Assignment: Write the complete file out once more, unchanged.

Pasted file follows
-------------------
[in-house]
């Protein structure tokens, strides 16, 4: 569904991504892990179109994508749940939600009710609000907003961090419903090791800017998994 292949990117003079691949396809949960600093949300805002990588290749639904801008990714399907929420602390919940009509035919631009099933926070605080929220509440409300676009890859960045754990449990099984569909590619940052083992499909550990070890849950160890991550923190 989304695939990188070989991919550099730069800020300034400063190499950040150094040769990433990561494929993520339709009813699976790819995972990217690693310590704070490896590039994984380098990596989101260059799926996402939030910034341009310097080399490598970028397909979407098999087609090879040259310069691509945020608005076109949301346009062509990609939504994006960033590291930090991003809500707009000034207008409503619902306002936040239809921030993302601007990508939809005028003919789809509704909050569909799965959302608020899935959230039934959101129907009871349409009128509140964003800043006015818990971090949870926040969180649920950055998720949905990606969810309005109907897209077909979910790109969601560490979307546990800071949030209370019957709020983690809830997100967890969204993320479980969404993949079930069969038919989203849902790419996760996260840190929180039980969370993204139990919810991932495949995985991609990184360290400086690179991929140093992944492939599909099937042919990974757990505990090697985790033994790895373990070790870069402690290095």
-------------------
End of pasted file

[in-house]
């Protein structure tokens, strides 16, 4: 569904991504892990179109994508749940939600009710609000907003961090419903090791800017998994 292949990117003079691949396809949960600093949300805002990588290749639904801008990714399907929420602390919940009509035919631009099933926070605080929220509440409300676009890859960045754990449990099984569909590619940052083992499909550990070890849950160890991550923190 989304695939990188070989991919550099730069800020300034400063190499950040150094040769990433990561494929993520339709009813699976790819995972990217690693310590704070490896590039994984380098990596989101260059799926996402939030910034341009310097080399490598970028397909979407098999087609090879040259310069691509945020608005076109949301346009062509990609939504994006960033590291930090991003809500707009000034207008409503619902306002936040239809921030993302601007990508939809005028003919789809509704909050569909799965959302608020899935959230039934959101129907009871349409009128509140964003800043006015818990971090949870926040969180649920950055998720949905990606969810309005109907897209077909979910790109969601560490979307546990800071949030209370019957709020983690809830997100967890969204993320479980969404993949079930069969038919989203849902790419996760996260840190929180039980969370993204139990919810991932495949995985991609990184360290400086690179991929140093992944492939599909099937042919990974757990505990090697985790033994790895373990070790870069402690290095």